The Trump administration is taking its first administrative step toward allowing oil and natural gas drilling in Alaska’s Arctic National Wildlife Refuge (ANWR).
The Interior Department’s Bureau of Land Management (BLM) released a notice Thursday that it is starting the “scoping” process for an environmental review to examine the impact of leasing drilling rights to companies in ANWR’s 1.6 million-acre coastal plain.
The BLM will take public comments for 60 days and hold four meetings in Alaska to inform the public how it will conduct the environmental review, it said in the notice, which is set to be published Friday in the Federal Register.
The notice comes just four months after Congress voted to allow drilling in the federally owned ANWR for the first time.
Democrats had for decades successfully blocked efforts to open ANWR to rigs, but the GOP pushed the measure through as part of its Tax Cuts and Jobs Act.
That law requires the BLM to hold at least two drilling rights lease sales in the next 10 years.
Joseph Balash, Interior’s assistant secretary for land and mineral management, said last month that the first lease sale could be as soon as next year, the Anchorage Daily News reported.
A draft environmental review, a final review, lease sales and applications to drill would be needed before any drilling, with the potential for lawsuits high at many of those steps.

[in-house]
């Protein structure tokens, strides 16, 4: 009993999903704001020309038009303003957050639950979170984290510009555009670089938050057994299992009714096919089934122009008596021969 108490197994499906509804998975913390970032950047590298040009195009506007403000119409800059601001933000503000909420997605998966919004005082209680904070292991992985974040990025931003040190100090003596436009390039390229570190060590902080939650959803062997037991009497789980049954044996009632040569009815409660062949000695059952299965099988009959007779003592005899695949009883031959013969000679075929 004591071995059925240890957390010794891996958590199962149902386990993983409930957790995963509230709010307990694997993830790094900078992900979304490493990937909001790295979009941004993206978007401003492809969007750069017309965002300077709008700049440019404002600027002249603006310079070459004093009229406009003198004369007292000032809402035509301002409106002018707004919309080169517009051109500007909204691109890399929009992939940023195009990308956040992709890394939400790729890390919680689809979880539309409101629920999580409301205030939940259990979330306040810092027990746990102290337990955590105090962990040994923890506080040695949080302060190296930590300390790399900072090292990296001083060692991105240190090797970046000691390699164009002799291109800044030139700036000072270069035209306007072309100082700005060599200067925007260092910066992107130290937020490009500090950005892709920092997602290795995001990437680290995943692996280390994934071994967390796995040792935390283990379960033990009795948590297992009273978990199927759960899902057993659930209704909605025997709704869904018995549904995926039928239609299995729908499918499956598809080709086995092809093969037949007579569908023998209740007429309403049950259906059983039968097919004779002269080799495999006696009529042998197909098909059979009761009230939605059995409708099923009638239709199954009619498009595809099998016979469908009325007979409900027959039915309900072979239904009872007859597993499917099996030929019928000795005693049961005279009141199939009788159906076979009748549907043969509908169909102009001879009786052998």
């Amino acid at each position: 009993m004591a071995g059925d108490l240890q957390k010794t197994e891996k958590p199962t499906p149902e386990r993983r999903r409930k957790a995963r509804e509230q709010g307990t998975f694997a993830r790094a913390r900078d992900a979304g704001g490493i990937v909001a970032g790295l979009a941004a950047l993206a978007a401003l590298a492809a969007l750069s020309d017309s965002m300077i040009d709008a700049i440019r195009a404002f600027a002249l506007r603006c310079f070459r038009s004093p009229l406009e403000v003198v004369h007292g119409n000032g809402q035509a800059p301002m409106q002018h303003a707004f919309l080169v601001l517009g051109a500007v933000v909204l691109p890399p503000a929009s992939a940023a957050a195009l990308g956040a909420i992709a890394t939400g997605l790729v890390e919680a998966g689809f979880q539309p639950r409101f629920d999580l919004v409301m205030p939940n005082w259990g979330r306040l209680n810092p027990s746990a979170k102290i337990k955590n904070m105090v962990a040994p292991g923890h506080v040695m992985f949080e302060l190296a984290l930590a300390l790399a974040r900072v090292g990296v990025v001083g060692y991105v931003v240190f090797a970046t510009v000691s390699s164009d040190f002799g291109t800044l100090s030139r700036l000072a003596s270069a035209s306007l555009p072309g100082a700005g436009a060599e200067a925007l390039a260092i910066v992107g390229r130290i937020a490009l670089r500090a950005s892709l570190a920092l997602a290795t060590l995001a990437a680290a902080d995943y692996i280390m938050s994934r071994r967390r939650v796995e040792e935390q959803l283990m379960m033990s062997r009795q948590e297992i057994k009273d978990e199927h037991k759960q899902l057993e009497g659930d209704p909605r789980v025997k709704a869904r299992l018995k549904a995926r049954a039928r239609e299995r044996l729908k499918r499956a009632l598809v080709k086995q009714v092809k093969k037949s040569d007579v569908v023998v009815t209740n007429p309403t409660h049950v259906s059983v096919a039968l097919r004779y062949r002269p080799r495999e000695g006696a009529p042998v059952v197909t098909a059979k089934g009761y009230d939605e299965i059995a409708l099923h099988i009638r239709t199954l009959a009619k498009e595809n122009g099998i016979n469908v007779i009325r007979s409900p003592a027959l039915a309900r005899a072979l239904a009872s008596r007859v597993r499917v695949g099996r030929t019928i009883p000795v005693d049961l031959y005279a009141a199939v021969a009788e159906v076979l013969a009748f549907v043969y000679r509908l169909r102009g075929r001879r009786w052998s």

ANWR drilling opponents accused the Trump administration of rushing the process toward drilling and pledged to fight the administration at every step.
“It is shameful that on the anniversary of our nation’s worst environmental disaster, the Trump administration announces plans to open pristine wild lands to more destructive oil drilling,” Jamie Rappaport Clark, president of Defenders of Wildlife, said in a statement, referring to Friday’s eighth anniversary of the BP Deepwater Horizon explosion. That explosion started an 87-day oil spill in the Gulf of Mexico.
“The Trump administration’s reckless dash to expedite drilling and destroy the Arctic National Wildlife Refuge will only hasten a trip to the courthouse. We will not stand by and watch them desecrate this fragile landscape,” she said.
“The Trump administration’s headlong rush to drill America’s last great wilderness is reckless and wrong,” said Matt Lee-Ashley, a senior fellow at the Center for American Progress.
“The administration’s short cuts toward a sell-out of the Arctic Refuge are legally risky and are sure to add another stain to [Interior] Secretary [Ryan] Zinke’s shameful anti-conservation record.”
The coastal plain holds as much as 11.8 billion barrels of recoverable oil, according to federal estimates. It has long been a priority of Alaska leaders to open the area to drilling.
But Democrats and conservationists have fought back. The coastal plain area hosts major populations of caribou, polar bears, waterbird species and seals, which conservationists say would be threatened by drilling activity.